If you are like me, your familiarity with Crazy Eights would lead to to think that Crazier Eights would be a simplistic, fast-paced, card-shedding game. Well, at least one of those is true.
Crazier Eights: One Thousand and One Nights is a Arabian Nights themed version of the Crazier Eights franchise. Every card features the expected suit and number combinations (with the traditional suits being replaced with Ankh, Sun, Moon and Eye) but also have secondary powers: ones that are activated if you play them in front of yourself on your turn. There are one-time “Events” and on-going powers via “Assets.”
Each player's turn consists of an Beginning (where you execute any Assets that say “At the Beginning of your Turn”), Draw phase (Draw a Card) Play Phase (where you discard a card of the proper suit/denomination and play either a Event or Asset) and the End Phase (where you execute any Assets the state “At the End of Your Turn”).
Where other card games like Fluxx have every changing rules, those rules are centralized in the middle of the table. In Crazier Eights, you need to see what Asset every person has in play, make sure if they are activated either before or after each turn, double check to see if they are activated on EVERY turn or only on your/their turn. And where Fluxx has learned, over the years, to keep card explanations short and sweet, Crazier Eights has plenty of cards that aren't a just a simple sentence but stretch out into a paragraph.
As in the original Crazy Eights, the main goal of the game is to get rid of all the cards in your hand. But, with alternate win conditions added via the asset cards: an alternate goal might be to have five assets in play to win...or anyone with more than five assets to immediately be eliminated. It also has a real “Crush the leader/King of the Hill” flaw. If someone is shedding cards quickly, everyone else will dog pile them with extra cards or use powers to remove their Assets from play. A few evil “A player of your choice draws Four extra cards” type cards can put a crimp on anyone's lead.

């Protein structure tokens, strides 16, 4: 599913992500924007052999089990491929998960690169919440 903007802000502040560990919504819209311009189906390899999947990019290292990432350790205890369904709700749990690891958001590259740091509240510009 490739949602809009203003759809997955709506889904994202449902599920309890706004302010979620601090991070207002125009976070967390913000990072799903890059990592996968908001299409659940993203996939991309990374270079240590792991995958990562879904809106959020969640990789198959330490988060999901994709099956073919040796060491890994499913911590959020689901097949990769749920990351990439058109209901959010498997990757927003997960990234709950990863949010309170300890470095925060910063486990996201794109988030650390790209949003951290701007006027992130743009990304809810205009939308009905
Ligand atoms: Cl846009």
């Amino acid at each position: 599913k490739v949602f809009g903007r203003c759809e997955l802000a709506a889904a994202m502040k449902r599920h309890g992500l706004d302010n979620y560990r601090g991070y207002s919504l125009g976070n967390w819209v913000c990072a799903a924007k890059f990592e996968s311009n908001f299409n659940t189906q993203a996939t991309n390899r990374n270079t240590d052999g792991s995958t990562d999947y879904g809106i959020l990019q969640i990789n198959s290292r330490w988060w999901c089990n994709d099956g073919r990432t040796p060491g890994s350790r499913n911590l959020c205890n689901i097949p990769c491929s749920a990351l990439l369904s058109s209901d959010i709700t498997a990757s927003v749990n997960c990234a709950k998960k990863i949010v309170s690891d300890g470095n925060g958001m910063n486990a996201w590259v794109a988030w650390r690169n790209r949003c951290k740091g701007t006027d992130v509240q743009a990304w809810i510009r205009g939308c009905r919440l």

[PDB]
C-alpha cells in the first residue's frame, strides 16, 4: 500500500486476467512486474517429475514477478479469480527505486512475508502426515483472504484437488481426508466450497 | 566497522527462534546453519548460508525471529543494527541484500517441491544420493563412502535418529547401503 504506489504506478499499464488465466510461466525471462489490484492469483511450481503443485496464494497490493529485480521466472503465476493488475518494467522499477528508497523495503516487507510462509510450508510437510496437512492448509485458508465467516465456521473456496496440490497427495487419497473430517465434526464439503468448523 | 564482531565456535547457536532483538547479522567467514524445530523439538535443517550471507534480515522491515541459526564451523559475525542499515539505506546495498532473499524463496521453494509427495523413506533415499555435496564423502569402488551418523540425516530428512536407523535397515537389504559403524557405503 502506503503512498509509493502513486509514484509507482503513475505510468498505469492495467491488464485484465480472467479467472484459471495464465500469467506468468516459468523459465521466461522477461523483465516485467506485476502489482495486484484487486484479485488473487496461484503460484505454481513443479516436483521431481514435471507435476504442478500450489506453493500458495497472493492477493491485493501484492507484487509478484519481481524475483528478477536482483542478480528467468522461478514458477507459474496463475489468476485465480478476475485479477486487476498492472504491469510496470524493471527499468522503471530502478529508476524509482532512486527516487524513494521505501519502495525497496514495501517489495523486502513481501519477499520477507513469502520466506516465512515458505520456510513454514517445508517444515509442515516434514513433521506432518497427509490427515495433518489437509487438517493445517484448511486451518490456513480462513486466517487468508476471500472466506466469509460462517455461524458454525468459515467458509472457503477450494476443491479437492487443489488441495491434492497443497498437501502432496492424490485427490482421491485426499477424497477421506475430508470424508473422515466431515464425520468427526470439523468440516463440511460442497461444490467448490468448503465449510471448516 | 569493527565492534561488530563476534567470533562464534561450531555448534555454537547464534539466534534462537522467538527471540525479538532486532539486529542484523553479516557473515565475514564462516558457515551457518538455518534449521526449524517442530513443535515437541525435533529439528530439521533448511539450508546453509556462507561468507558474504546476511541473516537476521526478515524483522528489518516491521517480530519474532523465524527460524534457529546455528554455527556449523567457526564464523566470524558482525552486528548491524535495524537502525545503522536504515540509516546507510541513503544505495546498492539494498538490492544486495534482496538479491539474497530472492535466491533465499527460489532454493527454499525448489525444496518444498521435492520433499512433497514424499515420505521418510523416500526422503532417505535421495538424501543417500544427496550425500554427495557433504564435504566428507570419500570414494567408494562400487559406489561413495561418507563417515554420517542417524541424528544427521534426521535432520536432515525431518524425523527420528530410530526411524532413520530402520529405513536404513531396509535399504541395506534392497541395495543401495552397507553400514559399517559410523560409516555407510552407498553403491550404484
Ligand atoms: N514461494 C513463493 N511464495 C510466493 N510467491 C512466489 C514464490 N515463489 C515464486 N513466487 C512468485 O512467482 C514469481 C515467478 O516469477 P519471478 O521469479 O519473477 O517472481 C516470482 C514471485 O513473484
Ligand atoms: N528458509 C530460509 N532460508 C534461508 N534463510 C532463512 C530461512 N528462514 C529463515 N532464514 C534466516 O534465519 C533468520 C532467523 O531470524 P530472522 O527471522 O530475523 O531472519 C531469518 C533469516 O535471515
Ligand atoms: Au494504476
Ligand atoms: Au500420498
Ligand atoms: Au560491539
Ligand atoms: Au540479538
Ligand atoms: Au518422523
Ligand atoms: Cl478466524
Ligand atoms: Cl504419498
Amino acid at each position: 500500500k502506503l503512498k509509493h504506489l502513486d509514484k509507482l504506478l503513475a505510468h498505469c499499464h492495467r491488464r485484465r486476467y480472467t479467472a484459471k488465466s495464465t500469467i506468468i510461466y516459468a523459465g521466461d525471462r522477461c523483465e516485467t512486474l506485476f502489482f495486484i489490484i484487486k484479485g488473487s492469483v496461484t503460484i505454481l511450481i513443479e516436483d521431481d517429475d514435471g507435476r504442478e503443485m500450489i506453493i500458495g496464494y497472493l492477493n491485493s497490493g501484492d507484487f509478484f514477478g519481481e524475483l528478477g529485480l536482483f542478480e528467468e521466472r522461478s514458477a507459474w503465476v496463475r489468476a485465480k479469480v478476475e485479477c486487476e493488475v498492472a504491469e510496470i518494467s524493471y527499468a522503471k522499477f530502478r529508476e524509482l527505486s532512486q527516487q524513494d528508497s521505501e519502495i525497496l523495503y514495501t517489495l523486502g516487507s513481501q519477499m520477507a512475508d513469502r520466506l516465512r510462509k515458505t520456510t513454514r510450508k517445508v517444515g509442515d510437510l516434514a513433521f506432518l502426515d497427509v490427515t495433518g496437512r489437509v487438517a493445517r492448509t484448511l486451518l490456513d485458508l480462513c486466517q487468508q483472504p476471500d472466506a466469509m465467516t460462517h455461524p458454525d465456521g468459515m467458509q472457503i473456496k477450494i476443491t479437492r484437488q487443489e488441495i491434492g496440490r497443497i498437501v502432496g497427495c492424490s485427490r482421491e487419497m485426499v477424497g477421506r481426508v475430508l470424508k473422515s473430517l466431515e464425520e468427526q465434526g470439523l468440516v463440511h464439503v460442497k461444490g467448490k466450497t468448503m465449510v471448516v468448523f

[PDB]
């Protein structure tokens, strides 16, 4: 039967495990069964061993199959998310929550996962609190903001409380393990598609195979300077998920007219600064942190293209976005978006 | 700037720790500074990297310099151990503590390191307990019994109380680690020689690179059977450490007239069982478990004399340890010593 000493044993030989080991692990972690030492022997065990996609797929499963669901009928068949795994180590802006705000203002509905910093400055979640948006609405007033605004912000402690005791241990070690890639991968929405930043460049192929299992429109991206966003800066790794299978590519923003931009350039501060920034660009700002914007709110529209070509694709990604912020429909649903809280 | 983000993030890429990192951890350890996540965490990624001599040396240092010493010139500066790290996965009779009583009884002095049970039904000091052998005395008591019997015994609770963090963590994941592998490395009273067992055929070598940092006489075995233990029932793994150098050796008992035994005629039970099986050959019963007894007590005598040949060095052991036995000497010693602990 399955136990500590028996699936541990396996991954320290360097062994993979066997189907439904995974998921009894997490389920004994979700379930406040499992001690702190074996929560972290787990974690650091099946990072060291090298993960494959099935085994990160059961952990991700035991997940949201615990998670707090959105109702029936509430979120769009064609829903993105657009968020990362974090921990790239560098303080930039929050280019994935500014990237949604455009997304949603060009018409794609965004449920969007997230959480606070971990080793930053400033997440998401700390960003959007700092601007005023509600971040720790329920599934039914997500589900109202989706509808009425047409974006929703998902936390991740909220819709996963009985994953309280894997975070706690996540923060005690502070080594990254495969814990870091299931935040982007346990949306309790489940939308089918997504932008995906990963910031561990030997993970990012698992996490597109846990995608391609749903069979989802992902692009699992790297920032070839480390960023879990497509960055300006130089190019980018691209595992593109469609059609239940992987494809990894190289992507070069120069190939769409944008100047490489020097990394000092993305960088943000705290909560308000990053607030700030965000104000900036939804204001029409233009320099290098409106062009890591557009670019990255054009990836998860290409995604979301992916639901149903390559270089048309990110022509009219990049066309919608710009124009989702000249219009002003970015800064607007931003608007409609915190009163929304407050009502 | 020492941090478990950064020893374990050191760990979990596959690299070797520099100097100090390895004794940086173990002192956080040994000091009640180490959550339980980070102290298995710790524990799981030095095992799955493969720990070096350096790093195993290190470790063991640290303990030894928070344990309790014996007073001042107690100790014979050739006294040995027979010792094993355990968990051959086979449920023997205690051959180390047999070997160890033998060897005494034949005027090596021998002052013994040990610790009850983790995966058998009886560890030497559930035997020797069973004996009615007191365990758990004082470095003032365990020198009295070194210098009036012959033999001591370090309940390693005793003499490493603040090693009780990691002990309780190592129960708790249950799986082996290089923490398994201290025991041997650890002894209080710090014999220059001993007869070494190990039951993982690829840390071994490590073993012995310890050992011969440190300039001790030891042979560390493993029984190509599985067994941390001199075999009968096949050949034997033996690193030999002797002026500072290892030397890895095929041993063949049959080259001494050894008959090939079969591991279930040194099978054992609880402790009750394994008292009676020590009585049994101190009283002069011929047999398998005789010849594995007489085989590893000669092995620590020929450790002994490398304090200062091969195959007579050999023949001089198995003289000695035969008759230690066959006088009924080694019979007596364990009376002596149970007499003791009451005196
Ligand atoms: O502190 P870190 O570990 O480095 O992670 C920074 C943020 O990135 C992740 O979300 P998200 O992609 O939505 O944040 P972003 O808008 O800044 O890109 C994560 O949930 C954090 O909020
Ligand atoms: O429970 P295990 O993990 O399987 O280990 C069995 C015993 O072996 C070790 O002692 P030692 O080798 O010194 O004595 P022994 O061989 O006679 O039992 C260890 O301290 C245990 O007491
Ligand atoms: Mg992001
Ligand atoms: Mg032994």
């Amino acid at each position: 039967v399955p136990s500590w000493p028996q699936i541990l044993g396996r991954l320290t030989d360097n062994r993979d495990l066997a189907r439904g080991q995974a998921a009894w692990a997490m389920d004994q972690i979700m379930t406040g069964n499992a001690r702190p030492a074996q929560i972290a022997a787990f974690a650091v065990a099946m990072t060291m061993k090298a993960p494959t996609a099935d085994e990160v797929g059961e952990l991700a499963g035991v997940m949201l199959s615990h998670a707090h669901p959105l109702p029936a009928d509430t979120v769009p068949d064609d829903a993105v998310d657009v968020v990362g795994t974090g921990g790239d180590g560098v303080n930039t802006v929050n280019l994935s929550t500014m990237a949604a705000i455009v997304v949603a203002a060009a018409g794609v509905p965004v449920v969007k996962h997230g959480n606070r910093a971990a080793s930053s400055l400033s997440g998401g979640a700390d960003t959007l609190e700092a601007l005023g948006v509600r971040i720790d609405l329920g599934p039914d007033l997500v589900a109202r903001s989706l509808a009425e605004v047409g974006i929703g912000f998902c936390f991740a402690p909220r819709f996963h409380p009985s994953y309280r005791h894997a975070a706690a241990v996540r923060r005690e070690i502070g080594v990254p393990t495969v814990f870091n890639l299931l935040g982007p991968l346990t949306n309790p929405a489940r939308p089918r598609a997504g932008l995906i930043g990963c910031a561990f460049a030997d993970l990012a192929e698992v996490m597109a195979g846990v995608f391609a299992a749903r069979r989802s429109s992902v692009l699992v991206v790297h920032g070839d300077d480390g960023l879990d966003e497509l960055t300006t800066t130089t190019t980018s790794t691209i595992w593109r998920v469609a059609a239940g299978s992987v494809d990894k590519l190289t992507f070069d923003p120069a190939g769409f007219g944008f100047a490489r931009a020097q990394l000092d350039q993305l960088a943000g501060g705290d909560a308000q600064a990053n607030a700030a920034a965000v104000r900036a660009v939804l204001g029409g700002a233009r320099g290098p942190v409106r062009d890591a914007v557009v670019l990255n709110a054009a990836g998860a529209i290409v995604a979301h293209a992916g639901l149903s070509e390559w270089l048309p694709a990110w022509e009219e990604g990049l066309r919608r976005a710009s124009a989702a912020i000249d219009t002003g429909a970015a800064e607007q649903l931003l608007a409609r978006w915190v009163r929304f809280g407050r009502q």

The first few plays you will be too focused on the card powers to actually take in the artwork (which, when you actually get around to checking it out, is pretty fantastic). Each game will start with you dealing seven cards to each player, who will organize them by suit....and then spend the next few minutes reading each and every card to discern it's powers. And, until you get a few games under your belt, most of them will make little to no sense. It definitely lacks a pick up and learn as you go vibe.
It might be called Crazier Eights but it feels more like Busier Eights. Tracking and executing Assets feels more like work instead of feeling like you are firing off a strategic strike at an opponent. It is a filler length game that lacks the instant accessibility I want from a filler. The complexity (the in-depth reading requirement of Assets and Events) also puts it out of the age range of my typical Crazy Eights opponent, my seven year old niece.